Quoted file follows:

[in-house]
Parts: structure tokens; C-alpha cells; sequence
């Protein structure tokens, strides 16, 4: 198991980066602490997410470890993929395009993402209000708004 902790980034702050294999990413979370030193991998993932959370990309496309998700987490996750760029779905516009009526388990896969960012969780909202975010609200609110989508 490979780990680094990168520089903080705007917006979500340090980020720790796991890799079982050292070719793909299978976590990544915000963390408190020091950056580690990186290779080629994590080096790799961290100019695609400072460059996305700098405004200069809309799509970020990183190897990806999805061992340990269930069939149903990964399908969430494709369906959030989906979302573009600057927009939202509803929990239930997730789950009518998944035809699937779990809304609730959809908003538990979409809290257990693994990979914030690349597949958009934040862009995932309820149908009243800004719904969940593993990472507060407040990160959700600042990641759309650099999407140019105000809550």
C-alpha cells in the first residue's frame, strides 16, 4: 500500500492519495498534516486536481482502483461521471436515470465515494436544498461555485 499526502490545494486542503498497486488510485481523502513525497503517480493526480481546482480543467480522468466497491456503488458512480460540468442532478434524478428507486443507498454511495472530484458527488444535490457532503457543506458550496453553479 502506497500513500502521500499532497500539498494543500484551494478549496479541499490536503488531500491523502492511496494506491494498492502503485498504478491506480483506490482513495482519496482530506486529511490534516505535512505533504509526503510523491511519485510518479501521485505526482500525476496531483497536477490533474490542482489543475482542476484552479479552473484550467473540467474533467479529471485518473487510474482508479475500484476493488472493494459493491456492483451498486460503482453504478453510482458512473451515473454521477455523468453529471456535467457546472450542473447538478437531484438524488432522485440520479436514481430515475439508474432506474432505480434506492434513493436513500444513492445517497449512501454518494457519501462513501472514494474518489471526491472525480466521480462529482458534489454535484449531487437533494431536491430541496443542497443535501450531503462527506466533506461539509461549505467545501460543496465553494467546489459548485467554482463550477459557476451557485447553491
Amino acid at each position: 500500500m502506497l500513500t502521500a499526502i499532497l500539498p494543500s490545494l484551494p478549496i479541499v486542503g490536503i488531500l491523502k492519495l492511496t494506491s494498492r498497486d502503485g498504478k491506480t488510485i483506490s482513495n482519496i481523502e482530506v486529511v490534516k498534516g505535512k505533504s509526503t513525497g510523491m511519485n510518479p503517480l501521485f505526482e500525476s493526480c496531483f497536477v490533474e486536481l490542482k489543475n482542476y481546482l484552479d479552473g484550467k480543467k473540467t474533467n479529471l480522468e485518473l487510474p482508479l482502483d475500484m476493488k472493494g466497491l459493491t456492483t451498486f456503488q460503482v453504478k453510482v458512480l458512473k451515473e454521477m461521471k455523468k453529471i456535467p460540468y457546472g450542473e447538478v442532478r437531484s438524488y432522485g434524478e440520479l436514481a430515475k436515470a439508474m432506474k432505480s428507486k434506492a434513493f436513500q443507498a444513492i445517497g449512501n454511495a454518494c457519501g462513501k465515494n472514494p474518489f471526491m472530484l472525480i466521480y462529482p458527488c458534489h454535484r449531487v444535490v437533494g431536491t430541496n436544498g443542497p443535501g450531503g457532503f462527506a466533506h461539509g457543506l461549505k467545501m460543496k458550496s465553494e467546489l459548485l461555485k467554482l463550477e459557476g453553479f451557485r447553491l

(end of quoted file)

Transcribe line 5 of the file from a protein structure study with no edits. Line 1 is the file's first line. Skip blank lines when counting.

Amino acid at each position: 500500500m502506497l500513500t502521500a499526502i499532497l500539498p494543500s490545494l484551494p478549496i479541499v486542503g490536503i488531500l491523502k492519495l492511496t494506491s494498492r498497486d502503485g498504478k491506480t488510485i483506490s482513495n482519496i481523502e482530506v486529511v490534516k498534516g505535512k505533504s509526503t513525497g510523491m511519485n510518479p503517480l501521485f505526482e500525476s493526480c496531483f497536477v490533474e486536481l490542482k489543475n482542476y481546482l484552479d479552473g484550467k480543467k473540467t474533467n479529471l480522468e485518473l487510474p482508479l482502483d475500484m476493488k472493494g466497491l459493491t456492483t451498486f456503488q460503482v453504478k453510482v458512480l458512473k451515473e454521477m461521471k455523468k453529471i456535467p460540468y457546472g450542473e447538478v442532478r437531484s438524488y432522485g434524478e440520479l436514481a430515475k436515470a439508474m432506474k432505480s428507486k434506492a434513493f436513500q443507498a444513492i445517497g449512501n454511495a454518494c457519501g462513501k465515494n472514494p474518489f471526491m472530484l472525480i466521480y462529482p458527488c458534489h454535484r449531487v444535490v437533494g431536491t430541496n436544498g443542497p443535501g450531503g457532503f462527506a466533506h461539509g457543506l461549505k467545501m460543496k458550496s465553494e467546489l459548485l461555485k467554482l463550477e459557476g453553479f451557485r447553491l